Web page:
April 22, 2009 / 8:32 PM / 9 years ago

UPDATE 1-Alaska crude headed for U.S. Gulf Coast - Exxon

HOUSTON, April 22 (Reuters) - A supertanker cargo of Alaska North Slope crude ASW- is headed for the Louisiana Offshore Oil Port, an unusual destination for crude from Alaska, a spokesman for Exxon Mobil’s (XOM.N) shipping affiliate confirmed Wednesday.

The Alaska crude is similar in gravity and sulfur content to some Gulf Coast grades of oil, but there could be nonmarket reasons for the voyage, including retiring the vessel from the Alaska trade. It is the last single-hull ship on that service.

Traders said the cargo is being sold for $1.25 a barrel over West Texas Intermediate CLc1, well above the discount of $3 to $5 for which recent ANS cargoes have sold on the West Coast. According to a maritime database, it is due to arrive later this week.

A LOOP spokeswoman declined comment. The spokesman for SeaRiver Maritime Inc, a wholly owned affiliate of Exxon Mobil, declined to comment on the price reported by traders.

Alaska crude once flowed regularly to the United States, traveling by tanker to Panama, crossing the Isthmus of Panama by pipeline and then being tankered to U.S. refineries. Supertankers are too big to transit the canal.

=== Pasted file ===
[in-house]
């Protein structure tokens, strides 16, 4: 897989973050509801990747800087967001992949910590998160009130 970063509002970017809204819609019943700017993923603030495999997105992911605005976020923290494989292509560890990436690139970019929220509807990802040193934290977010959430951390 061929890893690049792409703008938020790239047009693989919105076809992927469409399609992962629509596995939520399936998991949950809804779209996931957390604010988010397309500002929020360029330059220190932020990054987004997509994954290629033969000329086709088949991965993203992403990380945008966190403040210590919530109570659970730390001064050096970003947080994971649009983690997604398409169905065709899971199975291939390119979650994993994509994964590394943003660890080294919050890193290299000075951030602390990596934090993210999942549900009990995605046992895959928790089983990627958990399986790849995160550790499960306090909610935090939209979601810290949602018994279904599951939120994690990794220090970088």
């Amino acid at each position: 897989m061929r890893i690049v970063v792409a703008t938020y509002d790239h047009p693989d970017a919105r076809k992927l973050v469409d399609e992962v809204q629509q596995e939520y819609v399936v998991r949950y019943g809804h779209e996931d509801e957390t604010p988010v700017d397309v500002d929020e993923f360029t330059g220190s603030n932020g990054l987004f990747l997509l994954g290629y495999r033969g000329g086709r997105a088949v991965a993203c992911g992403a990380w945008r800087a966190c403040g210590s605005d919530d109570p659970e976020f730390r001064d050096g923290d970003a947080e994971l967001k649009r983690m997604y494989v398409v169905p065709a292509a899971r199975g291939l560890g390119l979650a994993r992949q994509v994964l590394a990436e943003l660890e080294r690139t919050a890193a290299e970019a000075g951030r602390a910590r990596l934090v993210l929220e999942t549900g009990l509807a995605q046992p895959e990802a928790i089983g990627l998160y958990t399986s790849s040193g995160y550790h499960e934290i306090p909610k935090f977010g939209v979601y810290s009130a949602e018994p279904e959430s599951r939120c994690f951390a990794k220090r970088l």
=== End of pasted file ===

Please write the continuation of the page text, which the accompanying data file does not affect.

But Alaska oil has flowed almost exclusively to the U.S. West Coast in recent years.

    The very large crude carrier SeaRiver Long Beach is a sister ship to the Exxon Valdez, which in 1989 ran aground and leaked millions of gallons oil in Alaska’s Prince William Sound in one of the world’s largest oil spills.

    An official of the Washington State Department of Ecology said the 985-foot-long (300-meter-long) SeaRiver Long Beach was to stop hauling crude from Alaska to the U.S. West Coast by January 2010.

    Although it exceeds current regulatory standards for that voyage, the SeaRiver Long Beach is the last single-hull tanker on that service. Double-hull tankers have been adopted to minimize the risk of spills.

    Spokesman Ray Botto of SeaRiver Maritime declined to say what the ship’s future holds after its latest voyage from Valdez to the LOOP around Cape Horn. (Editing by Jim Marshall) (b.nichols@thomsonreuters.com; +1 713 210 8510; Reuters Messaging: bruce.nichols.reuters.com@reuters.net))

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